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With the expected lull in-between Bond films taking longer than expected due to the legal case surrounding the collapse of MGM and so not having much new material to look at other than the re-released DVD's, I thought I would catch up on the pile of books that I have relating to Bond. One that stood out straight away was The Secret World of 007. Noticeable due to the fact the cover is simply a dark red colour with silver lettering depicting the title, more This Is Your Life than 007! Although this does give it a nice individual appearance as it does make it look like an official Government folder than a book. An updated version to include Quantum of Solace was issued at the time the latest film was released in the cinema to bring everything up to date and current featuring a very good photo of Bond number 6, Daniel Craig, on the cover and yes I have both editions! In actual fact this is the third edition to be released since Pierce Brosnan wore the tuxedo. A similar version and unconnected version of the book was released in 1987 which gave an overview of the Bond franchise aimed at the younger reader to introduce them to the films and the characters, the more recent book is not an update but a book that simply uses the same title that has been redesigned from cover to cover and isn't at all recognisable on comparison and besides the aims of the book and the way the facts are presented are a hell of a lot better than the earlier version given the facts that the depth the book goes into is amazing given the audience its aimed at in the first place, by this I mean that the adults will be more intrigued by this book than the children. The reason for this is simple as the book has a number of cutaway diagrams that show the inner workings of such Bond icons as the white Lotus Espirit that Bond uses as a submarine and the famous DB5 from Goldfinger. Each diagram is presented in full colour and annotated with lines coming out from the areas to explain what this area is and also does, backed up with photos of the weapon in action from the relevant film as well to give a full overview of how it fits into the Bond legacy. It doesn't really matter who your favourite actor is who played Bond, all aspects of the adventures are contained in film order starting with Dr No from 1962 right up to the most recent release. Other than the cars the book also indulges itself into giving a detailed breakdown of the villain's lair such as Atlantis from The Spy Who Loved me used by Karl Stromberg, even the lift shafts are included and the individuality of each one is shown in glorious detail. On this subject it has to be said that the same amount of exposure isn't varied at all and every film is given the same amount of attention spread across three of four pages with regards to the characters and the information presented to the reader. The smart thing about The Secret World of 007 is the method in which the booked is ordered to amplify the clarity of what you are reading about. The first twenty pages consists of a profile of Bond himself as an Agent with a nice piece about his background that is brief enough to take in without becoming the commanding text on the page. The manner in which he dresses and what he wears when on a mission is detailed and informative, whether it's a suit by designers Tom Ford or Brioni or specialist clothing for different environments such as the Artic or a Jungle. All clothing details are included under the heading The Bond Look. The other sections detail the women that Bond has fallen in love with and the one he married, mix this in with two page sections about Bond's employer and Q branch as well as the Villain of each piece then you have a very granular insight to 007 already and this is even before the film section has kicked in. The writers decided to give this a deliberate grounding in the Bond universe and have even provided a tongue in cheek foreword that has been provided by M. M describes this book as a breakthrough as the information contained being printed to member s of the public would have been unthinkable until now. I like this as it does give an understanding to the reader as it would have been a sorely missed opportunity not to have Bond's chief say something at the beginning. As you can imagine the text is only part of the story and this is where the book excels itself, to back a piece of text up in what is being said a photo has been added to show what is being said. The quality of the photographs on each page is absolutely superb, the desire to use black and white pictures is kept to a minimum and the pages consist of colour photos throughout that tend to be either hi-res shots taken from the film in question or the promotional shots. Both are of such a high quality that has been printed onto glossy paper that both the colour and non-colour photos all look good anyway, and its nice to see that there are a number of rare pictures included that are used to good effect in the correct sections, some being placed at an angle to move away from the boring layout that could easily become repetitive in nature and even from the outset the diagrammatical drawings begin straight away with a breakdown of the belt buckle used by Bond in Goldeneye. You may also expect the actor playing Bond to appear in every photo as well, thankfully this doesn't happen and the actor playing Bond is actually kept out of some photos and only seen where necessary, which in turn allows the subject to be the focus rather than 007. Finishing off the book is a full cast list of each film, this goes into some depth as to who played who and is informative to the extent that the reader can tie in the actor with the relevant section to give a greater overview. I'm in two minds as to whether this was needed or not really as in some aspects the book gives a point of view from the Bond universe and the list of credits at the end takes you out of this world completely and brings you back to reality. However after going through the book a few times my mind had changed and I was in the camp that thought this was a good way of completing the book, after all it does have six actors playing the part of Bond over forty five years so I can understand and see why this was done a bit better now. Publishers Dorling Kingsley have released a number of books for various areas of fantasy such as Batman and Superman over the past few years, these are all a high standard, yet the key to the quality of the product is who is bought into make the idea a reality. In this case they have bought in a subject matter expert as a Consultant - Dave Worrell. He has written books about the DB5 as well as The Authorised Guide to 007 and someone who I have had the pleasure of meeting. Add to the mix Roger Stewart a technical illustrator and author Alistair Dougall has delivered an excellent book. As I said earlier this is aimed at younger readers and can be considered an entry point into the films, this will give an excellent understanding of the films and what they are about, however if this was on a coffee table and waiting to be read then I can imagine the adults in the room would have some conversations about this and what film was about what plot and so on and the kids would get a brain feed from this book in the same way that I did when I read this the first time.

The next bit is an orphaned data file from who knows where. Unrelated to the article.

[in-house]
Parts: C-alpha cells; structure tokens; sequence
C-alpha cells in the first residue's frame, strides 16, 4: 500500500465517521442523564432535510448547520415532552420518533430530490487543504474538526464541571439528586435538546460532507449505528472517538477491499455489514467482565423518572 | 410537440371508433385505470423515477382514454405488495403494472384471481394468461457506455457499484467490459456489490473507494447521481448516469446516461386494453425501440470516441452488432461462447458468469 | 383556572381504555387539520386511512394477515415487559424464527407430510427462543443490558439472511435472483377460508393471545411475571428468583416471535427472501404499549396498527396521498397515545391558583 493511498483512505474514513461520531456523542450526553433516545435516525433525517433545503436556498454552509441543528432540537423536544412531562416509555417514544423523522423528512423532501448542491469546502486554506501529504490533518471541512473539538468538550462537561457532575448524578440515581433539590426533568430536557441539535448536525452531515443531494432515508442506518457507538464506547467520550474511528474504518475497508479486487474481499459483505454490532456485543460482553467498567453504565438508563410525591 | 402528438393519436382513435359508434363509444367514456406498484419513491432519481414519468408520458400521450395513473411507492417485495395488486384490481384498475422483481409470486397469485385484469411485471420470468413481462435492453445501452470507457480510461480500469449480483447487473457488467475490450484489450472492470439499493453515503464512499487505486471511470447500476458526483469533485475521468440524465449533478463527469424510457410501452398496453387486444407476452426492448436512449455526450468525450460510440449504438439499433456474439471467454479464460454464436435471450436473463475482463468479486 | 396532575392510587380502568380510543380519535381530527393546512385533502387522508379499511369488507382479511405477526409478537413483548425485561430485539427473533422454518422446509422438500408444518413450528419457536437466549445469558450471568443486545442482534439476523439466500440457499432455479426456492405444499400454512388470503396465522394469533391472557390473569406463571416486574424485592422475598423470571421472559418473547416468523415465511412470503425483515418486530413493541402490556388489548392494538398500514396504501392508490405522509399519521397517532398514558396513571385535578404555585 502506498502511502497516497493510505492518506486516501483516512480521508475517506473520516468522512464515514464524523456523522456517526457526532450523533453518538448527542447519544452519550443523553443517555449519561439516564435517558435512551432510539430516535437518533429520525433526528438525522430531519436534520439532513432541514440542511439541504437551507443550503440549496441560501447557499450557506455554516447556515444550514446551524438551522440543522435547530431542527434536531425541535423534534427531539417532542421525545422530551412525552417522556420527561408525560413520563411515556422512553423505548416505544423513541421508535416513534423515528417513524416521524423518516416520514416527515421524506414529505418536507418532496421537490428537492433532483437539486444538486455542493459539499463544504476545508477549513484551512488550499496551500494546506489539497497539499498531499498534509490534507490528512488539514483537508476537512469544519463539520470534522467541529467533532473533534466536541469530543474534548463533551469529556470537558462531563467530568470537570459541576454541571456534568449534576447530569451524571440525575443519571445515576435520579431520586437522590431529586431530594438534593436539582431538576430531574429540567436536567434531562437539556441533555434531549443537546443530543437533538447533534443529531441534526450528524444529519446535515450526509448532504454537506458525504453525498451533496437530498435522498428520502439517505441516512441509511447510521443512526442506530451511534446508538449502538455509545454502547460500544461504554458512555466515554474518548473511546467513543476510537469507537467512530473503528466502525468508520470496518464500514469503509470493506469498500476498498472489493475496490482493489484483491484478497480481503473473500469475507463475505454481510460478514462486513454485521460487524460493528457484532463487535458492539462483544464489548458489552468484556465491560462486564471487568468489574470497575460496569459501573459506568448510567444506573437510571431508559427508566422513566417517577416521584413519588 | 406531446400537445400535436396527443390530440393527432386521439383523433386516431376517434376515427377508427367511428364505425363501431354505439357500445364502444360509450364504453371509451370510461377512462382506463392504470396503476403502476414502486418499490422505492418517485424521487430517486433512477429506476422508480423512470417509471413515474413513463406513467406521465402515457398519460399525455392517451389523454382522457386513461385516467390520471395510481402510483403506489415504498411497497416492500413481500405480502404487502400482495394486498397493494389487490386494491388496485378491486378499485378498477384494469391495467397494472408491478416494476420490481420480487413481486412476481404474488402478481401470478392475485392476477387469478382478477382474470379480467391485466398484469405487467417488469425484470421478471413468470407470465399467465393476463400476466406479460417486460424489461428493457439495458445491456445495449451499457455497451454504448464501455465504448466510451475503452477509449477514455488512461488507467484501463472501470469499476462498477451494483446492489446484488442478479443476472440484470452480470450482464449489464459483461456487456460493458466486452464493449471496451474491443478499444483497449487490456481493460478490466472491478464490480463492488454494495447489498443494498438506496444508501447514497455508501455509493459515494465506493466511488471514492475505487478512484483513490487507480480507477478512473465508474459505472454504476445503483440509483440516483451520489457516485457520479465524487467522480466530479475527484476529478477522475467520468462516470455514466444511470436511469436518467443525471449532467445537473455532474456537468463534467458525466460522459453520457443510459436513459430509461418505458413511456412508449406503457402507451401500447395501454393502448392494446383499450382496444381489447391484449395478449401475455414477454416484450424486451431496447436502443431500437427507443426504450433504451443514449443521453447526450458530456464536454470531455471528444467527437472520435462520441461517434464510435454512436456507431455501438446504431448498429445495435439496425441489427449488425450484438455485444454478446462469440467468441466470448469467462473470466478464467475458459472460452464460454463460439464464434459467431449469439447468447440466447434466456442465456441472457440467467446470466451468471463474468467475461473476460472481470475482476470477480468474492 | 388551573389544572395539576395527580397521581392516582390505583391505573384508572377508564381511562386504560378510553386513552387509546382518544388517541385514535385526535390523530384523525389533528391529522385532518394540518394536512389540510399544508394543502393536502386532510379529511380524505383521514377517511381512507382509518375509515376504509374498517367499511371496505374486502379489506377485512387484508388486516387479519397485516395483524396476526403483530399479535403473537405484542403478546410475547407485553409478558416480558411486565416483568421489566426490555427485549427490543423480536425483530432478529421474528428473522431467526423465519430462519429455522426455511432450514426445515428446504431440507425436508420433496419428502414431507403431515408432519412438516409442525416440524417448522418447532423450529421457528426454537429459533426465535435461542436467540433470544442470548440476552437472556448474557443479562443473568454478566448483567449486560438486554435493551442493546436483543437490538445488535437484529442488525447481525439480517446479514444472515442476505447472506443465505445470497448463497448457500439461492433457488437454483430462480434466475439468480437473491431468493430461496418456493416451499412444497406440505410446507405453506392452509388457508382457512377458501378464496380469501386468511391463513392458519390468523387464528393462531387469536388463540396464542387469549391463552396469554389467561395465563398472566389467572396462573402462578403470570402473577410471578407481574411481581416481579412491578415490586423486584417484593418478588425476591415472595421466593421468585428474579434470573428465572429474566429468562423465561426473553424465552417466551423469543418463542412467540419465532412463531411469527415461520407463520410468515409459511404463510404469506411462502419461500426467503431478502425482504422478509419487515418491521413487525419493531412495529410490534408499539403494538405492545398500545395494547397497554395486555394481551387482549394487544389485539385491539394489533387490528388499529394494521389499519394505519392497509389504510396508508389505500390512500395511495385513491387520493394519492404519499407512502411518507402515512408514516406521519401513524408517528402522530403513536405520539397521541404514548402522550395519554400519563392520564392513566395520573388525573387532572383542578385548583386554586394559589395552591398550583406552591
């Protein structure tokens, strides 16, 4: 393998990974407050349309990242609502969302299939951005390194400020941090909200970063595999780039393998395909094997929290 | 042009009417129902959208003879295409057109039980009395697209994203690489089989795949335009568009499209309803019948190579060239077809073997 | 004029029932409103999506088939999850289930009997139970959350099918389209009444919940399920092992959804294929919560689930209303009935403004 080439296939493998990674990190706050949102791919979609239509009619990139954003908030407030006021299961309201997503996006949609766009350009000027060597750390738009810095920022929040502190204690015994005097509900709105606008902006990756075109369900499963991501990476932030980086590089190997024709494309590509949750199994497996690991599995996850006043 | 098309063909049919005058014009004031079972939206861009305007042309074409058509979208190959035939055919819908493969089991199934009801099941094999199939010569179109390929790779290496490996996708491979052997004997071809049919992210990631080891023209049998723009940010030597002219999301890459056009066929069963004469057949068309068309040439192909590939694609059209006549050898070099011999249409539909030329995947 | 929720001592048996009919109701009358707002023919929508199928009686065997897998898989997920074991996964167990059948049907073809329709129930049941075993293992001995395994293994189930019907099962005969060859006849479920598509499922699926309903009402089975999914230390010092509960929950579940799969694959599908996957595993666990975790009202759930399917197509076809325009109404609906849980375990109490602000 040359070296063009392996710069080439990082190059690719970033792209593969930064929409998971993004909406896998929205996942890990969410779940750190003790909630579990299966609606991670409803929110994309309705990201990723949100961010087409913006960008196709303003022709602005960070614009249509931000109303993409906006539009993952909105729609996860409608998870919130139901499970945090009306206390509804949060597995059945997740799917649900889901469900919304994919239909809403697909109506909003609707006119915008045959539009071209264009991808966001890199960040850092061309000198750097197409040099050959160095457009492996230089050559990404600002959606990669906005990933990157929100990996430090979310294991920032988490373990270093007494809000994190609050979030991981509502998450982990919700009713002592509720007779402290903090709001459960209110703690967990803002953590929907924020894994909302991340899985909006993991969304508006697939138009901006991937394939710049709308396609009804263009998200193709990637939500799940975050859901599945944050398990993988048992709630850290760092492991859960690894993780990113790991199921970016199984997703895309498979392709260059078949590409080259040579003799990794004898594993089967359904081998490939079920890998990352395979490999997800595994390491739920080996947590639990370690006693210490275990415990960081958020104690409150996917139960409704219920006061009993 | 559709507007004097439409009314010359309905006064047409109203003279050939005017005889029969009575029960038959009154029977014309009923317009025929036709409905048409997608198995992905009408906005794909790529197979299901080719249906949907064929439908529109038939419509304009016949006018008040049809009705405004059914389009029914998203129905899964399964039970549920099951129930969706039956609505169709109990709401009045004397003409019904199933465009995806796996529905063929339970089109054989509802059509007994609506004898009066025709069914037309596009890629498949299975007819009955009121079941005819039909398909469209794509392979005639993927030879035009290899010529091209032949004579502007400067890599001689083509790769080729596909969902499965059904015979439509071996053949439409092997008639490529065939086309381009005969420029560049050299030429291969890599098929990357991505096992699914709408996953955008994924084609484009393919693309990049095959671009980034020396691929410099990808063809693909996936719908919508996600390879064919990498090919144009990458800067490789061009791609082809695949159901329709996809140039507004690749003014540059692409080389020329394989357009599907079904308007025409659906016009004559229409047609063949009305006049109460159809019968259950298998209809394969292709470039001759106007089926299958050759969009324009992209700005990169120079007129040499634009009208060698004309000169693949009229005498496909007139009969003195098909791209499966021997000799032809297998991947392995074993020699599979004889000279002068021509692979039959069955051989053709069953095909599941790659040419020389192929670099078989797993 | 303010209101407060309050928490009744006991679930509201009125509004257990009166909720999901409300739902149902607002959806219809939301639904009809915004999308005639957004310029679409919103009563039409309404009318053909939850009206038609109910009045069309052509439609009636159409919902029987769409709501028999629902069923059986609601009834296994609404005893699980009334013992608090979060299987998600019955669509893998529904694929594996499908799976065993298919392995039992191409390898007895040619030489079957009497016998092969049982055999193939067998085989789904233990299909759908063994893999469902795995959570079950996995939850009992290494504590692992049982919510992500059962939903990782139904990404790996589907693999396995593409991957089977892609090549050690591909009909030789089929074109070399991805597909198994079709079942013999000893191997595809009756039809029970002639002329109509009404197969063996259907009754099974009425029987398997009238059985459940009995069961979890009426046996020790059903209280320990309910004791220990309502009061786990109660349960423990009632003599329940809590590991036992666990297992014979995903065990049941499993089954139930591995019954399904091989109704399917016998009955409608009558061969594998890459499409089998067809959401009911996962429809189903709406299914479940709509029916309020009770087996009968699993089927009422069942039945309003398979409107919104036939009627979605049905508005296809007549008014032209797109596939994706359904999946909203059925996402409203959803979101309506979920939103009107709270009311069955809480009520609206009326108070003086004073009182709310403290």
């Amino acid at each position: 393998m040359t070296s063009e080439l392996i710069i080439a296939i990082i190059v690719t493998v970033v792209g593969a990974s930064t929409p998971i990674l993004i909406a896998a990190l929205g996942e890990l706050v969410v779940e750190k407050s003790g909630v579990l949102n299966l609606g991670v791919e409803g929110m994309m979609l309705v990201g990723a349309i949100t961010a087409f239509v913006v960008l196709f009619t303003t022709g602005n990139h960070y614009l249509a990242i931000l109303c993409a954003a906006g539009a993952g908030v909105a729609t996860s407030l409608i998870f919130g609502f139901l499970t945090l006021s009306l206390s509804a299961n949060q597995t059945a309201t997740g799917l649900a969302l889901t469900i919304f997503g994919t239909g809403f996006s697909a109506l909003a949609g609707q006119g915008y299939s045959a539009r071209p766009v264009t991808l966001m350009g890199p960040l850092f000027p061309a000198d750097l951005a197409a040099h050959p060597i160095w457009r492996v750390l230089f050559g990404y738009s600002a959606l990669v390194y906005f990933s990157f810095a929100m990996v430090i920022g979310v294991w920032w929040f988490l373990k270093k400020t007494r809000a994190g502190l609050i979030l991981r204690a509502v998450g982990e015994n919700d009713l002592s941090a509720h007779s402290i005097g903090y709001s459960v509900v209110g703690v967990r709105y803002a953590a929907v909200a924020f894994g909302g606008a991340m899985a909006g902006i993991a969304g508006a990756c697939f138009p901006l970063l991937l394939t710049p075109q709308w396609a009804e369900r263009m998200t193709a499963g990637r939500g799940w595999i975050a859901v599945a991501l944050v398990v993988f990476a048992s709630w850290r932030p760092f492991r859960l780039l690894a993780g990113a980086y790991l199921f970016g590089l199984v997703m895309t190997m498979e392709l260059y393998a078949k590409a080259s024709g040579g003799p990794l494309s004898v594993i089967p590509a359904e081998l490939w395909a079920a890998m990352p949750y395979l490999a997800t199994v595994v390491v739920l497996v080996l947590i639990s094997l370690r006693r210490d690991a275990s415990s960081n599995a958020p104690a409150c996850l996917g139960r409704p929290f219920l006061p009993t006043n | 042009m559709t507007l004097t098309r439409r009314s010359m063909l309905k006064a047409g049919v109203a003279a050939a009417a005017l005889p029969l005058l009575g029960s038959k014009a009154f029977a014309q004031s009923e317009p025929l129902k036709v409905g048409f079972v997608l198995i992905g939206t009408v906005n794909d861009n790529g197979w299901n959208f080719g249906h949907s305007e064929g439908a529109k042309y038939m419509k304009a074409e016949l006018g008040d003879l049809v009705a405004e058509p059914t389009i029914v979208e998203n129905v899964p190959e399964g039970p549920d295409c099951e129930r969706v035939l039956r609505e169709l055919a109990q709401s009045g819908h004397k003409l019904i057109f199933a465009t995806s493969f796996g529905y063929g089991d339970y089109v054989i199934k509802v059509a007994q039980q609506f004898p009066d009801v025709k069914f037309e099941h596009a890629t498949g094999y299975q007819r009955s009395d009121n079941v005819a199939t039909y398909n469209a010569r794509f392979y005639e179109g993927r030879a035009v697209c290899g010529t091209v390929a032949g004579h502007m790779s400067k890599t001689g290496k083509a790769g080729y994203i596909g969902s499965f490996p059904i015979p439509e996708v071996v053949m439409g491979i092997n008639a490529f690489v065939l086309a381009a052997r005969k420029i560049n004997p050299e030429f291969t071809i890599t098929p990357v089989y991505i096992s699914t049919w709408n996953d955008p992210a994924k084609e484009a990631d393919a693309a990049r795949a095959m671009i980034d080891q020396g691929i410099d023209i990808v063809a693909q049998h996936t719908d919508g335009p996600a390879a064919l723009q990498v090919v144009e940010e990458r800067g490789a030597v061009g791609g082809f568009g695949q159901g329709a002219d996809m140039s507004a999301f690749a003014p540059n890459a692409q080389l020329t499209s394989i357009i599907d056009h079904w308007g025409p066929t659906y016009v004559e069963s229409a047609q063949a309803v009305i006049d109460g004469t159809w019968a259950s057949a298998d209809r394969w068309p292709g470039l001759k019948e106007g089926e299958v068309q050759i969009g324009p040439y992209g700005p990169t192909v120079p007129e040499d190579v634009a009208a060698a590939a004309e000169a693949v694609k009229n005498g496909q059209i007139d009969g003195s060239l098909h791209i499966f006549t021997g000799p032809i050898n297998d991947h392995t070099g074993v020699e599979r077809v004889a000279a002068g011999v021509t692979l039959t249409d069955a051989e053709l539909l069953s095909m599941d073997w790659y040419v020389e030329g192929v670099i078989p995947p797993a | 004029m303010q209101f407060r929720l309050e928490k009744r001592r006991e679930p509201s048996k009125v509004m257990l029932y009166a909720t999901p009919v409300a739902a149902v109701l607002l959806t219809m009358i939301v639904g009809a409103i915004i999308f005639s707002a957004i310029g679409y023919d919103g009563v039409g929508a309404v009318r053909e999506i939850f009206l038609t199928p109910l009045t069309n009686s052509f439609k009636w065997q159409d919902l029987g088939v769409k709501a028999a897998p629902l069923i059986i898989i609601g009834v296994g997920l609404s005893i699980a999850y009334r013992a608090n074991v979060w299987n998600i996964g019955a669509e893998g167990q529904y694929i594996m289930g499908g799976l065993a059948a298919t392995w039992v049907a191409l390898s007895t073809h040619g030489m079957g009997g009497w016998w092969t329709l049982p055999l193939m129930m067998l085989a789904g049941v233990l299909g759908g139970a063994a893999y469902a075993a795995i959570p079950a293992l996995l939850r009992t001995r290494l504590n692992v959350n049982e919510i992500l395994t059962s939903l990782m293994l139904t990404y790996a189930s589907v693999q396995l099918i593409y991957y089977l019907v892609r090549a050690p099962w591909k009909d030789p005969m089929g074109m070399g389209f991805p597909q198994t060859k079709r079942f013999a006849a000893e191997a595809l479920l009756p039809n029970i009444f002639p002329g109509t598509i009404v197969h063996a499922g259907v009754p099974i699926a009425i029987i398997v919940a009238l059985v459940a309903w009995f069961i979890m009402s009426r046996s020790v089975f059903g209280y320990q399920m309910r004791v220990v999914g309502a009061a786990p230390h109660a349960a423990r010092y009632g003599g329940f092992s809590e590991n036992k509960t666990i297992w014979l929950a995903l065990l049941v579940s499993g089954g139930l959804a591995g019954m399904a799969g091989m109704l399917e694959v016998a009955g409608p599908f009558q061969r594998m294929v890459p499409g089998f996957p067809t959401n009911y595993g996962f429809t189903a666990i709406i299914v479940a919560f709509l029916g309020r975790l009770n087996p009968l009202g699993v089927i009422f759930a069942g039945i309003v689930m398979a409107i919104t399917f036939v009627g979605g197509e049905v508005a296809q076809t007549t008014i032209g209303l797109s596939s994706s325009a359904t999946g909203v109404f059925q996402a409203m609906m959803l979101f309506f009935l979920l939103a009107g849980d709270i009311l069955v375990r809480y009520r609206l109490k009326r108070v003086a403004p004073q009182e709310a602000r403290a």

James Bond: The Secret World of 007 was published in 2000 and written by Alastair Dougall. This is yet another illustrated coffee table Bond book but a good one and one that can be picked up quite cheaply these days as it only goes up to 1999's The World Is Not Enough. The book has a slightly strange but enjoyable approach where it acts as if James Bond was a real person ('The real 007 has never disclosed which actor he feels has captured him the best!') and we are being offered a top secret glimpse into his world. The Secret World of 007 runs to 144 pages and is lavishly illustrated. There are three sections in the book, the first of which is The Bond Dossier which looks at MI6, his gadgets, his women, his allies, the villains - plus the clothes and habits that make up a suave superspy. 'The Missions' looks at Bond's task in each film with much detail about the more famous vehicles he has owned or used and a wealth of illustrative information about the villains various headquarters, from Blofeld's hollowed out volcano in You Only Live Twice to Stromberg's undersea Captain Nemo style base Atlantis. The final section looks at the films that have been made about Bond, from Dr No to The World Is Not Enough, with details about the five Bond actors. While there won't be much new here to people who already have some of these big illustrated Bond guides already this one is quite good fun and of a high standard. It is unavoidably dated though and very Brosnancentric in terms of its images and general feel. The book was sanctioned by EON (the company who makes the Bond pictures) and they do tend to overegg whoever is Bond at the time when they release books like this. You can buy a 2008 version of this now featuring Quantum of Solace but I'm not that fussed myself. I'd rather forget Quantum of Solace even exists! Because this is EON sanctioned and MGM had yet to acquire the rights to it, the 1983 renegade or 'unofficial' Bond film Never Say Never Again with Sean Connery (it's a very long long story how this film got to be made but it all had to do with a producer called Kevin McClory writing some of Thunderball with Ian Fleming) is not featured here which is a slight shame. Never Say Never Again is not a great film but it is interesting to look at in any capacity. The stuff here on the villain 'lairs' is great fun with some detailed analysis of how they they work and where all the rooms and functions are. Obviously, it would probably be a bit difficult to build a headquarters out of a volcano or decamp to a space station with your followers like Hugo Drax but this book is quite amusing in the way it pretends this is all real and suspension of disbelief is a big part of James Bond films. Some of the stuff I quite enjoyed here was a look at the big battle sequences that frequently used to close out the more vintage Bond pictures. The Ninja attack on Blofeld's volcano in You Only Live Twice, the Alpine helicopter attack on Piz Gloria in On Her Majesty's Secret Service, the huge ending to Goldfinger in Fort Knox, the attack on Carl Stromberg's Atlantis base in The Spy Who Loved Me, and so on. This tradition seems to be a thing of the past now and the series seems to have long since lost that gargantuan sense of scope and mayhem that Cubby Broccoli always had a knack of doing so well. Although The Secret World of 007 is a decade old now (well this version at any rate) it only misses out three Bond films and the trawl through some of the more vintage entries in the sixties and seventies are always entertaining however many times you've seen them on television or read profiles about them in books like this. Another section I quite liked was about fights and chases on or involving vehicles. The two famous train punch-ups in From Russia With Love and The Spy Who Loved Me for example and all the various cars, planes and vehicles deployed by Bond to escape. There is a breakdown of the more general fights too and a reminder of some good ones. The fight between Necros and a security guard at the MI6 safehouse in The Living Daylights was an excellent one but it tends to get overlooked now, perhaps because it didn't actually feature Bond. It's only in the last section that the book really deploys photographs of Connery, Lazenby, Moore and Dalton when it looks the films. For most of the book Pierce Brosnan is used as the image of Bond which is understandable I suppose as he was the current 007 at the time and looked set for a lengthy stay (although he only did one more film after this). I haven't seen the revised edition but it wouldn't surprise you if Brosnan has been airbrushed out of his central role in the book given his acrimonious and slightly bitter parting of the ways with EON. Although I enjoyed this book and it's very well designed and put together, I don't think I would have been willing to pay much for it as there are dozens of Bond books like this already on the market. I tend to wait until these are a few years old and pick them up for a nominal fee. Something like The Incredible World of 007 will give you much more text to read and a subjective analysis so, overall, I prefer books like that, but this certainly scores very highly on the picture front. So while The Secret World of 007 is fun to flip through and has been put together with a great deal of care and affection I don't think this is an essential purchase and only one to pick up at a bargain price. You should bear in mind that you can pick a 2008 edition of this book too. While it doesn't bother me not having the newer version of this others might prefer to go for that one. This book is pretty good on the whole but unavoidably does tread very familiar ground in the crowded Bond illustrated guide market.